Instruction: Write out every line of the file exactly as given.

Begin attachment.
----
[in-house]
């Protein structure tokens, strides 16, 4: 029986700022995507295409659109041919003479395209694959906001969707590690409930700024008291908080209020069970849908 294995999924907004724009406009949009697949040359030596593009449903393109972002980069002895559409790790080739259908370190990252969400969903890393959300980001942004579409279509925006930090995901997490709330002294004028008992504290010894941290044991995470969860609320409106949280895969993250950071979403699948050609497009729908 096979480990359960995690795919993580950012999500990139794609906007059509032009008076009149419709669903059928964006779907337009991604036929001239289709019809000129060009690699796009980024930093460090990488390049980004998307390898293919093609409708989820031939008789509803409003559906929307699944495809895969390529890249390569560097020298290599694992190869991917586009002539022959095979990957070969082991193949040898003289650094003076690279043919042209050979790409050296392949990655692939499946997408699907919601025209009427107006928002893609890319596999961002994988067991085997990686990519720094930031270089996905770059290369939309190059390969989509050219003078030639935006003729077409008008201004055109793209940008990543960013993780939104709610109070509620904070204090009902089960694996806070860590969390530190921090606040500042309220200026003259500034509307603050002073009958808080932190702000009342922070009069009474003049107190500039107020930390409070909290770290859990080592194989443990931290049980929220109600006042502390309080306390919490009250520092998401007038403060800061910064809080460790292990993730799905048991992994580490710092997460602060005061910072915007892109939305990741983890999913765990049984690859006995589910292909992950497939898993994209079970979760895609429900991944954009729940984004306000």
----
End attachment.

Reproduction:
[in-house]
């Protein structure tokens, strides 16, 4: 029986700022995507295409659109041919003479395209694959906001969707590690409930700024008291908080209020069970849908 294995999924907004724009406009949009697949040359030596593009449903393109972002980069002895559409790790080739259908370190990252969400969903890393959300980001942004579409279509925006930090995901997490709330002294004028008992504290010894941290044991995470969860609320409106949280895969993250950071979403699948050609497009729908 096979480990359960995690795919993580950012999500990139794609906007059509032009008076009149419709669903059928964006779907337009991604036929001239289709019809000129060009690699796009980024930093460090990488390049980004998307390898293919093609409708989820031939008789509803409003559906929307699944495809895969390529890249390569560097020298290599694992190869991917586009002539022959095979990957070969082991193949040898003289650094003076690279043919042209050979790409050296392949990655692939499946997408699907919601025209009427107006928002893609890319596999961002994988067991085997990686990519720094930031270089996905770059290369939309190059390969989509050219003078030639935006003729077409008008201004055109793209940008990543960013993780939104709610109070509620904070204090009902089960694996806070860590969390530190921090606040500042309220200026003259500034509307603050002073009958808080932190702000009342922070009069009474003049107190500039107020930390409070909290770290859990080592194989443990931290049980929220109600006042502390309080306390919490009250520092998401007038403060800061910064809080460790292990993730799905048991992994580490710092997460602060005061910072915007892109939305990741983890999913765990049984690859006995589910292909992950497939898993994209079970979760895609429900991944954009729940984004306000």